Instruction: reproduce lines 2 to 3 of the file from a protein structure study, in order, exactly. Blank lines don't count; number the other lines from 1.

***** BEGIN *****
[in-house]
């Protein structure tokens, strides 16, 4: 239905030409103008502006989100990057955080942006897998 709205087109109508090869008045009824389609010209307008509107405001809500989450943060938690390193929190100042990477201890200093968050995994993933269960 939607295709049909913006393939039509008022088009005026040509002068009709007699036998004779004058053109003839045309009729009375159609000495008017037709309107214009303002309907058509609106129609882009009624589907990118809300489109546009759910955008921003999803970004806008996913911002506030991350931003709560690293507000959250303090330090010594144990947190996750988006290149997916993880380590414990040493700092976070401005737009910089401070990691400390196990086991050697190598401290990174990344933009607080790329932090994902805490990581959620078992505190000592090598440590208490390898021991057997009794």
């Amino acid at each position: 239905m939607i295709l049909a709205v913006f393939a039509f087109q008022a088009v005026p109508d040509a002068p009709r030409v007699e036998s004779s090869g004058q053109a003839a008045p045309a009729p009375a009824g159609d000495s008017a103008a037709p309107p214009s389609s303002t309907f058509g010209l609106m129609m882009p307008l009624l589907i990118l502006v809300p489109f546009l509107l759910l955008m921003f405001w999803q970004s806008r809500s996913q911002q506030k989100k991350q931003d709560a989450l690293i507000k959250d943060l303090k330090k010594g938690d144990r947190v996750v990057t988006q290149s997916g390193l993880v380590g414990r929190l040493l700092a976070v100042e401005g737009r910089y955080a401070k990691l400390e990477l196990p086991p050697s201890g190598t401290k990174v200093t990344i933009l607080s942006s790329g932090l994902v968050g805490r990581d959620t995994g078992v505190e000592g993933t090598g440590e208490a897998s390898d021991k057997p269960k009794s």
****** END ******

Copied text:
């Protein structure tokens, strides 16, 4: 239905030409103008502006989100990057955080942006897998 709205087109109508090869008045009824389609010209307008509107405001809500989450943060938690390193929190100042990477201890200093968050995994993933269960 939607295709049909913006393939039509008022088009005026040509002068009709007699036998004779004058053109003839045309009729009375159609000495008017037709309107214009303002309907058509609106129609882009009624589907990118809300489109546009759910955008921003999803970004806008996913911002506030991350931003709560690293507000959250303090330090010594144990947190996750988006290149997916993880380590414990040493700092976070401005737009910089401070990691400390196990086991050697190598401290990174990344933009607080790329932090994902805490990581959620078992505190000592090598440590208490390898021991057997009794």
């Amino acid at each position: 239905m939607i295709l049909a709205v913006f393939a039509f087109q008022a088009v005026p109508d040509a002068p009709r030409v007699e036998s004779s090869g004058q053109a003839a008045p045309a009729p009375a009824g159609d000495s008017a103008a037709p309107p214009s389609s303002t309907f058509g010209l609106m129609m882009p307008l009624l589907i990118l502006v809300p489109f546009l509107l759910l955008m921003f405001w999803q970004s806008r809500s996913q911002q506030k989100k991350q931003d709560a989450l690293i507000k959250d943060l303090k330090k010594g938690d144990r947190v996750v990057t988006q290149s997916g390193l993880v380590g414990r929190l040493l700092a976070v100042e401005g737009r910089y955080a401070k990691l400390e990477l196990p086991p050697s201890g190598t401290k990174v200093t990344i933009l607080s942006s790329g932090l994902v968050g805490r990581d959620t995994g078992v505190e000592g993933t090598g440590e208490a897998s390898d021991k057997p269960k009794s």